17 October 2021

Review: BENEVOLENCE, Julie Janson

  • this edition available as an e-book from my local library through Libby
  • Published: 1st May 2020
  • ISBN: 9781925936636
  • Number Of Pages: 356
  • Publisher: Magabala Books

Synopsis (publisher

LONGLISTED, 2020 MARK & EVETTE MORAN NIB LITERARY AWARD

For perhaps the first time in novel form, Benevolence presents an important era in Australia’s history from an Aboriginal perspective. Benevolence is told from the perspective of Darug woman, Muraging (Mary James), born around 1813. Mary’s was one of the earliest Darug generations to experience the impact of British colonisation. At an early age Muraging is given over to the Parramatta Native School by her Darug father. From here she embarks on a journey of discovery and a search for a safe place to make her home.

The novel spans the years 1816-35 and is set around the Hawkesbury River area, the home of the Darug people, Parramatta and Sydney. The author interweaves historical events and characters — she shatters stereotypes and puts a human face to this Aboriginal perspective.

My Take

The author tells us at the end of the book(in ACKNOWLEDGEMENTS) that this "is a work of fiction based on historical events of the early years of British invasion and settlement around the Hawkesbury River in Western Sydney, New South Wales.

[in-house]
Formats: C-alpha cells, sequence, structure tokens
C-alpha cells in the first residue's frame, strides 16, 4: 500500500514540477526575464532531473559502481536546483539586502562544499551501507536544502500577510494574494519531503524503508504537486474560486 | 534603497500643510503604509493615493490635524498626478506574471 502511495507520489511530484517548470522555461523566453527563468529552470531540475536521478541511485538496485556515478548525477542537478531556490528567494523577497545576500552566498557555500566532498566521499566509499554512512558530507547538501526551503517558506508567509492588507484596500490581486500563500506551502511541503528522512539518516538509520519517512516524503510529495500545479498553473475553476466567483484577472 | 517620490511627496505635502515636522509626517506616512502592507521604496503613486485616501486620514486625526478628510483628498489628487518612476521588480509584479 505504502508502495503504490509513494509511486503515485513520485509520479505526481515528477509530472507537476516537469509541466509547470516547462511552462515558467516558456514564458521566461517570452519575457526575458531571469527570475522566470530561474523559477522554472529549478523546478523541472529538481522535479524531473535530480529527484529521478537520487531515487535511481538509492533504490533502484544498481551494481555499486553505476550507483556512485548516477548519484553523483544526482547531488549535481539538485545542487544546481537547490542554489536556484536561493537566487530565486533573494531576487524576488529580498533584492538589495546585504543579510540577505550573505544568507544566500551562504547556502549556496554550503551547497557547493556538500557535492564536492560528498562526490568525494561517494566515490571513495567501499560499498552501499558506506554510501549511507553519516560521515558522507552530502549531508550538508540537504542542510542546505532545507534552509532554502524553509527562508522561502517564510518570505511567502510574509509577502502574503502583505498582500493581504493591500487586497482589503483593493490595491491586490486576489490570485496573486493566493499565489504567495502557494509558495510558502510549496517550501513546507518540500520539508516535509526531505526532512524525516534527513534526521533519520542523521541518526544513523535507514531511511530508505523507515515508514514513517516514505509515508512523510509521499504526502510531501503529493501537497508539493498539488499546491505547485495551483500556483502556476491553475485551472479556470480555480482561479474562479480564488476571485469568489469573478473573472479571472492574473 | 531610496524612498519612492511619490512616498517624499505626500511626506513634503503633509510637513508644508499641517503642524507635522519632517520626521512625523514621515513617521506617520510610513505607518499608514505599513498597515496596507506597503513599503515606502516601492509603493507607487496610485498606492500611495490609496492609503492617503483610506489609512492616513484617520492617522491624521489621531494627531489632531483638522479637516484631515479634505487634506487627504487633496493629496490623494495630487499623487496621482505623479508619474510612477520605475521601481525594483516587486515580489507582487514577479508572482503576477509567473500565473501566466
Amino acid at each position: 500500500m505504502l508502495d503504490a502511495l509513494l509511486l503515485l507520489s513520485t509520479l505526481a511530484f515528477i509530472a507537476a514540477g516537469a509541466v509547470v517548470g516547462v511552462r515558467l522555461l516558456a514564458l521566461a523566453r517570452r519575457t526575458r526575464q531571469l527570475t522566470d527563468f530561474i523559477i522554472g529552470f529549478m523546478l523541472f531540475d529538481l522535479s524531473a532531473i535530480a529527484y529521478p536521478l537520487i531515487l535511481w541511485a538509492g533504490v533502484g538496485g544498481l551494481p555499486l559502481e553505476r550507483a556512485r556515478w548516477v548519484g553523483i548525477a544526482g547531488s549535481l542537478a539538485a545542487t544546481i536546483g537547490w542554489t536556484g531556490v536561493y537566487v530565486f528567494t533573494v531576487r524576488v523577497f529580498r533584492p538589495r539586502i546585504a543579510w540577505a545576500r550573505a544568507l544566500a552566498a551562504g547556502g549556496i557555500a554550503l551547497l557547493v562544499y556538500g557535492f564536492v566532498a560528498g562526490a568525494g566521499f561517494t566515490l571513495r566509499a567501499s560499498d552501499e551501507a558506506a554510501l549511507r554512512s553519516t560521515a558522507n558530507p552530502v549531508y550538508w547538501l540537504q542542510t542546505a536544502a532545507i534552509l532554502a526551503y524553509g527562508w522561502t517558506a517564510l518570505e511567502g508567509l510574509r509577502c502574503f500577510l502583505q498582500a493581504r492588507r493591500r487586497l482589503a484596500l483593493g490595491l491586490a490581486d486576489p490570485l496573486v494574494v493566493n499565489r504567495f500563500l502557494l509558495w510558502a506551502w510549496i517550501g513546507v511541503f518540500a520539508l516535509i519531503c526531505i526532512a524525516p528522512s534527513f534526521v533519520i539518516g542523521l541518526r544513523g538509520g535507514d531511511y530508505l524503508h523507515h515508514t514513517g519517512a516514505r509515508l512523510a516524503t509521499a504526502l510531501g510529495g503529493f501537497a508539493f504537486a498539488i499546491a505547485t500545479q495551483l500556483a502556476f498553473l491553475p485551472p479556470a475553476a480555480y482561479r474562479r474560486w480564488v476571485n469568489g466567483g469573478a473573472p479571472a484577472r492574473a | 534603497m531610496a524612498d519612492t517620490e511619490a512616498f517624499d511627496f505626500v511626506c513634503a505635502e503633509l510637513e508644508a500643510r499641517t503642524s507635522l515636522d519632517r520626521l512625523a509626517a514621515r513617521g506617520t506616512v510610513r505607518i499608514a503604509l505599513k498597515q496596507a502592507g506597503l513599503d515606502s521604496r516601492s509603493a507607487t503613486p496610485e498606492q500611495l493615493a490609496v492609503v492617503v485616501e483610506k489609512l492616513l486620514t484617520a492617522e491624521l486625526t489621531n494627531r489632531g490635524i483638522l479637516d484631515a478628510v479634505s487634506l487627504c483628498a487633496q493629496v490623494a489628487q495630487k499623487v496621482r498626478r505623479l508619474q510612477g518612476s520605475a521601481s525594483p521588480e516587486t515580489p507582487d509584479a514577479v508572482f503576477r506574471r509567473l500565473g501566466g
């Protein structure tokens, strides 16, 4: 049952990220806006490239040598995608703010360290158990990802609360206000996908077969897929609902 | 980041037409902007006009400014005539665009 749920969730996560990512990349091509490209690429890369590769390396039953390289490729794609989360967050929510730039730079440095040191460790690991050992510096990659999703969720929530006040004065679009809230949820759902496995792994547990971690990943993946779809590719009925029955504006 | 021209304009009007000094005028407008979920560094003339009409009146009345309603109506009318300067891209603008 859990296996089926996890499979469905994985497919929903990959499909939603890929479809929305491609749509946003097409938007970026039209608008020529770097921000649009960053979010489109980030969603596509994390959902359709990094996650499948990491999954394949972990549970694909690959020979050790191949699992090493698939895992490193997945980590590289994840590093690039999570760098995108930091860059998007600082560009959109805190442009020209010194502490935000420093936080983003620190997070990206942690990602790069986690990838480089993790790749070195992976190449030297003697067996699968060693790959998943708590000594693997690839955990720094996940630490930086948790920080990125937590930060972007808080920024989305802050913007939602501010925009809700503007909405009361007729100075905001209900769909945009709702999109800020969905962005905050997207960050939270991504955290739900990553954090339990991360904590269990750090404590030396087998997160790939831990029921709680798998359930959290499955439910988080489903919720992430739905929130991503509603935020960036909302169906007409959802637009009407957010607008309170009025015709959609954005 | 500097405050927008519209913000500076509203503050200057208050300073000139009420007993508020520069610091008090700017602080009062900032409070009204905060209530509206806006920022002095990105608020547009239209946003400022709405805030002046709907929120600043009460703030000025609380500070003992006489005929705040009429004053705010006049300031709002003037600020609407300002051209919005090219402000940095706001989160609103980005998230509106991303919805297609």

... Muraging is based on my [the author's] great-great-grandmother, Mary Ann Thomas, who was a servant on colonial estates in the Hawkesbury area. The other characters in the novel are inspired by historical figures and [my] imagination, except for the governors who are based on historical documents."

BENEVOLENCE relies heavily on research and the author's family history, and there is no denying the value of the perspective it gives us. The British invasion had a huge impact on the local Aboriginal tribes, not only with the declaration of the policy of "terra nullius" which gave white settlers the right to claim the land, but also with their so-called "benevolent' practices which put aboriginal babies into orphanages where they died, took children away from their families and put them into schools, brought with them diseases like measles, small pox, and the common cold which decimated the populations, and carried out war against those who resisted.

The novel is very graphic in the story that it tells, and will stay with readers well after reading it.

My rating: 4.4

About the author

Julie Janson's career as a playwright began when she wrote and directed plays in remote Australian Northern Territory Aboriginal communities. She is now a novelist and award-winning poet. Julie is a Burruberongal woman of Darug Aboriginal Nation. She is co-recipient of the Oodgeroo Noonuccal Poetry Prize, 2016 and winner of the Judith Wright Poetry Prize, 2019.

Her novels include, The Crocodile Hotel, Cyclops Press 2015 and The Light Horse Ghost, Nibago 2018. Julie has written and produced plays, including two at Belvoir St Theatre – Black Mary and Gunjies and Two Plays, published by Aboriginal Studies Press 1996.

Janson blends reality with fiction in a number of ways. She credits her own history as inspiration for the story, citing her great-great grandmother, Mary Ann Thomas, as the basis for Muraging. She has said that Benevolence was written as an Aboriginal response to Kate Grenville's The Secret River.

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